What I love most about American Vandal is its ability to evolve. It would be easy enough for some studio exec or Big Data bot to come up with the "Serial meets dick jokes" premise and assume the scripts will just write themselves. But my hunch is that even the most talented yarn-spinners can't carry an eight-episode arc on the backs of dicks alone. Instead American Vandal is a Trojan (tee-hee) horse, luring you in with dick-jokes candy, then serving up a wholesome, plant-based indictment of our lurid interest in the real crimes that traumatize real people.
Before the show reaches its polemic finale, though, it indulges the very whims it eventually eviscerates, by which I mean it becomes a genuinely engrossing mystery show. So maybe you don't like toilet humor, but you must like the idea of having your cake and eating it too. In its way, American Vandal is like a nicotine patch, delivering a safe dosage of your craving to mitigate future harm. It's all the indulgence of the true-crime experience without the guilt of treating someone's death like must-see TV. Plus, it's funny.
American Vandal's truly compelling central mystery hits all the right true-crime beats: alibis examined and lied about; red herrings; CGI reproductions of alleged dockside hand jobs; a dick-drawing time-test to see if Alex Trimboli's purported timeline is even feasible. Season one even has its own Nisha call -- The Kiefer Sutherland voice mail -- and there's a thriving second-screen experience waiting for you on Reddit and in spoiler-laden theory roundups if you're the rabbit-hole type.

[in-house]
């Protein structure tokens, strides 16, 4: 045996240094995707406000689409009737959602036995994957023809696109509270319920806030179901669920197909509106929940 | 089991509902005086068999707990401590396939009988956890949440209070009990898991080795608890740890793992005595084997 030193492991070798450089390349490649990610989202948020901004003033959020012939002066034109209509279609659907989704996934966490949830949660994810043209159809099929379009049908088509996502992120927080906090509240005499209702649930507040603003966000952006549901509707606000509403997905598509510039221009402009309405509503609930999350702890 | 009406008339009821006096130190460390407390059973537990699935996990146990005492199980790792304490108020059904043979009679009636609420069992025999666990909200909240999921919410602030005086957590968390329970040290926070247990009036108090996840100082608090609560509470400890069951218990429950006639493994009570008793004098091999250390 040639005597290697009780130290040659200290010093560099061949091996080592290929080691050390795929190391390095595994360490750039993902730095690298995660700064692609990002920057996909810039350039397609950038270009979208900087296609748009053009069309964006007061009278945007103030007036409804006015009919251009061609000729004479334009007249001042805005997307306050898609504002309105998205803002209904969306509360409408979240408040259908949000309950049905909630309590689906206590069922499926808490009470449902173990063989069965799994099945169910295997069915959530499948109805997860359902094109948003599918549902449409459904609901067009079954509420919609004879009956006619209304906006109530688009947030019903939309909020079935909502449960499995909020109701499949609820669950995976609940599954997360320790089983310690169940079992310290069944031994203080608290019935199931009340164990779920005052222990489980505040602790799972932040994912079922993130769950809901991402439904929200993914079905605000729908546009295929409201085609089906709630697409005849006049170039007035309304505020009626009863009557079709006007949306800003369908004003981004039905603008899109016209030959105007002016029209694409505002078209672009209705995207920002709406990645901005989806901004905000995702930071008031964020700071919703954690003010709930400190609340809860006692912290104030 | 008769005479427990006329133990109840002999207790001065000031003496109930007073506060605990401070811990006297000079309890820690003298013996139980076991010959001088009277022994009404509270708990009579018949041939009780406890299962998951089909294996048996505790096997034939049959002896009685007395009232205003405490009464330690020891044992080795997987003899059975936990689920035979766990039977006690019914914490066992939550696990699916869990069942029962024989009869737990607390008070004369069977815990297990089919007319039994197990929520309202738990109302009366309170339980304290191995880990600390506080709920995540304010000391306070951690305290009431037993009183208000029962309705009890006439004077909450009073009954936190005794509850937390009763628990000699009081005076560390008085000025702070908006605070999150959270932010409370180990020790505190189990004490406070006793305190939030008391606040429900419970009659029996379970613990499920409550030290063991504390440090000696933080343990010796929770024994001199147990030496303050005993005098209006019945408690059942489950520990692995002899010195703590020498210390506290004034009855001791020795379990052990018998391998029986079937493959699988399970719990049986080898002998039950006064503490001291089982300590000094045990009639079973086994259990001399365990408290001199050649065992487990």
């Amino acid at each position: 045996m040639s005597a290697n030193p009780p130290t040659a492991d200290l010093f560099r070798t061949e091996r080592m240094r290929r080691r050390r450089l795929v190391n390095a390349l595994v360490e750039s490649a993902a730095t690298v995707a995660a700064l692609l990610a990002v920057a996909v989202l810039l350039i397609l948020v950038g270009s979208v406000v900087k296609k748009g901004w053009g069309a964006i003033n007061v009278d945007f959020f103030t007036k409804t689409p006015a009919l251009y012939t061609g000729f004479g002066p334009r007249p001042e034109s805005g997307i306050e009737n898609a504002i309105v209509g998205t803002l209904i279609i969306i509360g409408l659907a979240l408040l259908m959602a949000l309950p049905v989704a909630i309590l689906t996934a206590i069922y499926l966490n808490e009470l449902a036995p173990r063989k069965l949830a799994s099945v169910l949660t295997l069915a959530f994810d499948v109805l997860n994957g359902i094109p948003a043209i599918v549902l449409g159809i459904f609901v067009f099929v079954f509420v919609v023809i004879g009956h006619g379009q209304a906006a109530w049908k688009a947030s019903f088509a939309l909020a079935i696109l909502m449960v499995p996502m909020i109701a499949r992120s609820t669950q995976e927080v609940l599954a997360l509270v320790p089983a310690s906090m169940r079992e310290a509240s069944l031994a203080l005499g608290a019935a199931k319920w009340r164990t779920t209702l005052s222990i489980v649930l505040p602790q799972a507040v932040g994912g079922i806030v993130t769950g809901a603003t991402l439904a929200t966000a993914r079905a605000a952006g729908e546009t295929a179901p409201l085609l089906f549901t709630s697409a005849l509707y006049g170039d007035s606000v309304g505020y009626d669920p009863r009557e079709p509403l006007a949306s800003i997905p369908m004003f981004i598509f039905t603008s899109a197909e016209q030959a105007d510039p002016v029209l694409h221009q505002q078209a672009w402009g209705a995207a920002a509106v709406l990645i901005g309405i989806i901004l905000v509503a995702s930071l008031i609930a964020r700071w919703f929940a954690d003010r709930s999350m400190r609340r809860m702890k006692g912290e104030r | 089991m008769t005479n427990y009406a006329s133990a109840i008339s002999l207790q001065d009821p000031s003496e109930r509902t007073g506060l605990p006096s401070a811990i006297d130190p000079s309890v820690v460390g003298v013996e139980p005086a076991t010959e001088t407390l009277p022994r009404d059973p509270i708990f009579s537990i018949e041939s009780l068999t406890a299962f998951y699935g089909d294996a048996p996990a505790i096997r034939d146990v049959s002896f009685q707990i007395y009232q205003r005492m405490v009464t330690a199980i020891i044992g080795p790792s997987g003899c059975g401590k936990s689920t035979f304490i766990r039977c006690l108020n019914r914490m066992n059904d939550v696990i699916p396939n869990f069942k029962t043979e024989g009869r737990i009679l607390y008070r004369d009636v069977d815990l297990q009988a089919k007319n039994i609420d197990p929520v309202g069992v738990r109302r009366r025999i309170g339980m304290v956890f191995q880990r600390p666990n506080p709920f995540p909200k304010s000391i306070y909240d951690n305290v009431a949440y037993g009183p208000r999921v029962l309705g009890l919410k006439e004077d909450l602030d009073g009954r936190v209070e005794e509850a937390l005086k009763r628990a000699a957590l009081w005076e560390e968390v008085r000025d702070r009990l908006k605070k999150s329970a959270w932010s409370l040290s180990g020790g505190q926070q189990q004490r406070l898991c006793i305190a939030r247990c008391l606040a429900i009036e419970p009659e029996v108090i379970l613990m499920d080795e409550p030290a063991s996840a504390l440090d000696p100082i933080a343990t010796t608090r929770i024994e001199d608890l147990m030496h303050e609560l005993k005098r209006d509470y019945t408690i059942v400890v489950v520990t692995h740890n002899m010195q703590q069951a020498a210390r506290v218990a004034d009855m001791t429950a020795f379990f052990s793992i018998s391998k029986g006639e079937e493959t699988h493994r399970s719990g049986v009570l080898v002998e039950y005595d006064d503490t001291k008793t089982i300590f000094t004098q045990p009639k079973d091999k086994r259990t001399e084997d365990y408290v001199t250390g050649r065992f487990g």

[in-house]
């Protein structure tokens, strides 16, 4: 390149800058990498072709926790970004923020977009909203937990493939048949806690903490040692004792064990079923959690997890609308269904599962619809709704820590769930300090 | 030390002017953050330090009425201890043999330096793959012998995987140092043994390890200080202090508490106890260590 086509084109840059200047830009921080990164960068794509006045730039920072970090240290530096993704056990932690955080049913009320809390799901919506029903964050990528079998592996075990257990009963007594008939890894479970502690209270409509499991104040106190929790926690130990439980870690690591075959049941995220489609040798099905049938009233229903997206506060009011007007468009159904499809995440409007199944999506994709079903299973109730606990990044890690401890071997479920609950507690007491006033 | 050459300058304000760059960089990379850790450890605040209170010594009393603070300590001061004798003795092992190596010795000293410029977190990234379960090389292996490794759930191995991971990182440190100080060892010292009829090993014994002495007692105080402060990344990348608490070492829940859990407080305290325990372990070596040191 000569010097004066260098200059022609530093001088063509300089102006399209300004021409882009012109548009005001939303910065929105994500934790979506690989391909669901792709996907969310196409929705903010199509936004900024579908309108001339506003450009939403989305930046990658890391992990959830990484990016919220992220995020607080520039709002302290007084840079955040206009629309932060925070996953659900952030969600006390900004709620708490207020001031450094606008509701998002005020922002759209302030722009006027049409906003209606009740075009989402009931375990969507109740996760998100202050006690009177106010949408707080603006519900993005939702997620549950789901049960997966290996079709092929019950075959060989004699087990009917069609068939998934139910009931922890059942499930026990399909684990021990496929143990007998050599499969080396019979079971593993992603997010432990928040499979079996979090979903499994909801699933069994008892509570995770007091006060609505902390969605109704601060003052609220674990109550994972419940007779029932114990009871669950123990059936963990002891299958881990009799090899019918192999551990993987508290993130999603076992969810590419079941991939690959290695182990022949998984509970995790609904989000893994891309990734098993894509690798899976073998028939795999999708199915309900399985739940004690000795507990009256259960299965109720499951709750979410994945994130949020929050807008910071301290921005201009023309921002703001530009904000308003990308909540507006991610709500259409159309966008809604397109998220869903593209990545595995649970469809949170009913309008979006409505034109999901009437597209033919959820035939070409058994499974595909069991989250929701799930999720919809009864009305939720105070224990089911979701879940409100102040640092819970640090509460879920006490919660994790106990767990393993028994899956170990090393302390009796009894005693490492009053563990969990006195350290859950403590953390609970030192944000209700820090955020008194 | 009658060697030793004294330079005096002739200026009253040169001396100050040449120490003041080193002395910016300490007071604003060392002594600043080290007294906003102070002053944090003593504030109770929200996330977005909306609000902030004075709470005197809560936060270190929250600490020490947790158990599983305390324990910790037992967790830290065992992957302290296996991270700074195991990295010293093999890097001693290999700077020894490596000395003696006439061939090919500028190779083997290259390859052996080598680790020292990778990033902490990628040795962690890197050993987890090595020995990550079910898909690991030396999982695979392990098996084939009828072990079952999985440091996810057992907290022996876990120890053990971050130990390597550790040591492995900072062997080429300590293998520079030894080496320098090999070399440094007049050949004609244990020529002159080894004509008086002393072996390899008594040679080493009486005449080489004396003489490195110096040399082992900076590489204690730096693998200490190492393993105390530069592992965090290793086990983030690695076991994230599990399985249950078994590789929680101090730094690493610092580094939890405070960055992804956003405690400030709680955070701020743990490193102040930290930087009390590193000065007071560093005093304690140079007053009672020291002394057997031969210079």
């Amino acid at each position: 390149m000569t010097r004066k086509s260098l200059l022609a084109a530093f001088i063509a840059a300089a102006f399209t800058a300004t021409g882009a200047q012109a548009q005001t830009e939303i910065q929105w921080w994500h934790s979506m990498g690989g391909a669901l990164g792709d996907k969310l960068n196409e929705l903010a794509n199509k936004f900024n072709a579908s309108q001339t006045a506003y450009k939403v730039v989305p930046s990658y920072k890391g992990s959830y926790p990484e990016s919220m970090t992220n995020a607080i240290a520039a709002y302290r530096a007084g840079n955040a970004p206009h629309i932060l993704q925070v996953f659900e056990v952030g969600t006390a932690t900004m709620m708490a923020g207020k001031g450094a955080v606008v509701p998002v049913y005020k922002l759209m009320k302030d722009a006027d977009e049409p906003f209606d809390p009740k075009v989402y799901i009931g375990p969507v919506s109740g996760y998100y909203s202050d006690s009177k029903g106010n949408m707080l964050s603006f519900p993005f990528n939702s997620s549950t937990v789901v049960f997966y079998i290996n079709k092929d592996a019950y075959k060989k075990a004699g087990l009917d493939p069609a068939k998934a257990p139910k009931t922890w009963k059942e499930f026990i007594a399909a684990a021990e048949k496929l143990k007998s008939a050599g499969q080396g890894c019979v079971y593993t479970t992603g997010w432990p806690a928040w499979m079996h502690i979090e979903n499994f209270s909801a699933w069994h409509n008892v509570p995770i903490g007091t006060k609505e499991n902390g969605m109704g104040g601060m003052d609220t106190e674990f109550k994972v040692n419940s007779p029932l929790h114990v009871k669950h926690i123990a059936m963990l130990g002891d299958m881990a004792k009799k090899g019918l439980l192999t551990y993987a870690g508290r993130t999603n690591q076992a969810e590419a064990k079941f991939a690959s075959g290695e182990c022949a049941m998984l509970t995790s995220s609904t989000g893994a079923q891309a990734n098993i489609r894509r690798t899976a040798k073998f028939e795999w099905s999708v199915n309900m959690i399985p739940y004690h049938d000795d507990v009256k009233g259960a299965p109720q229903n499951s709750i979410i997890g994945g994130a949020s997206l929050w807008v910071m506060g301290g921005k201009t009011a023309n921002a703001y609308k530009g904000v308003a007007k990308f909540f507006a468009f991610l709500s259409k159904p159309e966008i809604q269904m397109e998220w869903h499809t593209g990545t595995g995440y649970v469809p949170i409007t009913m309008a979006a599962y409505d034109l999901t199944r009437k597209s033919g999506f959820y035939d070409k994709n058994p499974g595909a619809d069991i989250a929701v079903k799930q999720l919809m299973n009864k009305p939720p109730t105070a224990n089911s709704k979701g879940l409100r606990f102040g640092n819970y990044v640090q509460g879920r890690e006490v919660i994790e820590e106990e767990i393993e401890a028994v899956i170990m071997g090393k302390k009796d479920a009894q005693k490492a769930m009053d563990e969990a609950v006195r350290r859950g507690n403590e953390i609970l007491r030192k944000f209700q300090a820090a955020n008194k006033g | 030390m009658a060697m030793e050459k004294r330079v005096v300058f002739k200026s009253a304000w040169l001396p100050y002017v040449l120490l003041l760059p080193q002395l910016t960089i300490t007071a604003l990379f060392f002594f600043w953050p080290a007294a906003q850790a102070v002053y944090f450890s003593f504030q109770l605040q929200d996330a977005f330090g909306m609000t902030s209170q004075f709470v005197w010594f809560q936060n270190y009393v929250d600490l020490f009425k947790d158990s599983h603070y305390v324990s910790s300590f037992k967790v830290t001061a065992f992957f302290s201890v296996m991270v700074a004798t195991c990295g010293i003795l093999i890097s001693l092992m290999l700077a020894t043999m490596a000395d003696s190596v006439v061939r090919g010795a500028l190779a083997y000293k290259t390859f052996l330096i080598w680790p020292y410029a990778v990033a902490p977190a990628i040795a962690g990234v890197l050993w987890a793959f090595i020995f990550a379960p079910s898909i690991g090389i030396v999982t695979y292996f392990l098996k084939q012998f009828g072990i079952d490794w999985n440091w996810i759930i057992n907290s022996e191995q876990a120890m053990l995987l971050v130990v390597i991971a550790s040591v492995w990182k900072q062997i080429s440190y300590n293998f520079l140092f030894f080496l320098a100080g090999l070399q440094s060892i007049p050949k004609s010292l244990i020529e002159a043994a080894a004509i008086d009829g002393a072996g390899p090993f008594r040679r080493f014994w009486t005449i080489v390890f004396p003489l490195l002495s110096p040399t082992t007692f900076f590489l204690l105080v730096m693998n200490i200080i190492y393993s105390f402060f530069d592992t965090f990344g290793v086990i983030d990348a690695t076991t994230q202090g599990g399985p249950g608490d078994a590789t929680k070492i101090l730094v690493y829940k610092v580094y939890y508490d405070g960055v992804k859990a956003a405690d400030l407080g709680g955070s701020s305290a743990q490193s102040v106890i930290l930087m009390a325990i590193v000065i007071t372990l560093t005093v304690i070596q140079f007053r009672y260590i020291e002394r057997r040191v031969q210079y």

Unfortunately, it seems American Vandal season three may be a hopeless dream at this point. Though initial headlines around Netflix's ouster seemed promising ("'American Vandal' Canceled at Netflix, Will Be Shopped Elsewhere," for instance), Perrault and Yacenda have since pivoted their raillery toward the world of esports, with a forthcoming Paramount Plus mockumentary called Players. But maybe, just maybe, if enough people take my advice and give the show a chance, the streaming gods will reward us with another season.
Who did the dicks, indeed. Give the show 15 minutes, and you'll have to know, too.